The New Democrat government established the inquiry in May 2019 after four reports outlined the extent of illegal cash at casinos and the impact of laundered money on high real estate prices in B.C.

The inquiry has heard testimony from two former police officers who said they raised concerns about organized criminals and illegal cash at casinos more than a decade ago, but the claims were not properly addressed.

Cullen’s interim report said the commission will strive to uncover the nature and scope of money laundering in B.C. and make recommendations to ensure those involved in fighting the crime have the tools they need.

The Canadian Press

Like us on Facebook and follow us on Twitter.

Want to support local journalism? Make a donation here.

money laundering

Get local stories you won't find anywhere else right to your inbox.
Sign up here

Just Posted

Kent Harrison Search and Rescue brought a man to safety, and awaiting paramedics, after a 20-foot fall down an embankment on Jan. 23, 2020, on Harrison West Forest Service Road. (Kent Harrison Search and Rescue photo)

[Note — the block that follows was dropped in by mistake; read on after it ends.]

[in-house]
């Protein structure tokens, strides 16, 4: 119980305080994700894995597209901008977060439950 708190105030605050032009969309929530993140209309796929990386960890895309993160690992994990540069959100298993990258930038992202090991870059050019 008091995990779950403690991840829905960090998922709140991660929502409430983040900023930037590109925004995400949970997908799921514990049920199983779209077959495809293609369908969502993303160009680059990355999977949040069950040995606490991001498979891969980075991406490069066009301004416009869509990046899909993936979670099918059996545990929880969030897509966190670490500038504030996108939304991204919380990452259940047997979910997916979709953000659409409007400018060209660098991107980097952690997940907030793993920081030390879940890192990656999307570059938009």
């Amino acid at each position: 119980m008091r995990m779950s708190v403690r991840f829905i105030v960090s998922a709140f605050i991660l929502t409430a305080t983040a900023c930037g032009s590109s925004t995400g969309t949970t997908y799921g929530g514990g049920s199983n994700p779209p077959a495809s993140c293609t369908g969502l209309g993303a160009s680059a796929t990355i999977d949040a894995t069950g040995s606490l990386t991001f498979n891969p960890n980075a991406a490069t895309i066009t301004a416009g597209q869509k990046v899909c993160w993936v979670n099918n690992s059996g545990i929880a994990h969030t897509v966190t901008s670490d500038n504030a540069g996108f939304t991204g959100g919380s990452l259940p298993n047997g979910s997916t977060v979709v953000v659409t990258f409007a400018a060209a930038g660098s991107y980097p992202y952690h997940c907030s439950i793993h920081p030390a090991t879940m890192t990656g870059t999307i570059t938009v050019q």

Rescue crew lifts man up 20-foot embankment near Harrison Lake

Kent Harrison Search and Rescue says this is the fifth call already this year

Police tape is shown in Toronto Tuesday, May 2, 2017. (Graeme Roy/The Canadian Press)
CRIME STOPPERS: ‘Most wanted’ for the week of Jan. 24

Crime Stoppers’ weekly list based on information provided by police investigators

A mallard duck swims through Salish Pond in Chilliwack on Saturday, Jan. 23, 2021. (Jenna Hauck/ Chilliwack Progress)
WEATHER: Snow, rain in forecast for Fraser Valley

Fraser Valley has been treated to more than a week of mostly sunny weather, but it’s about to end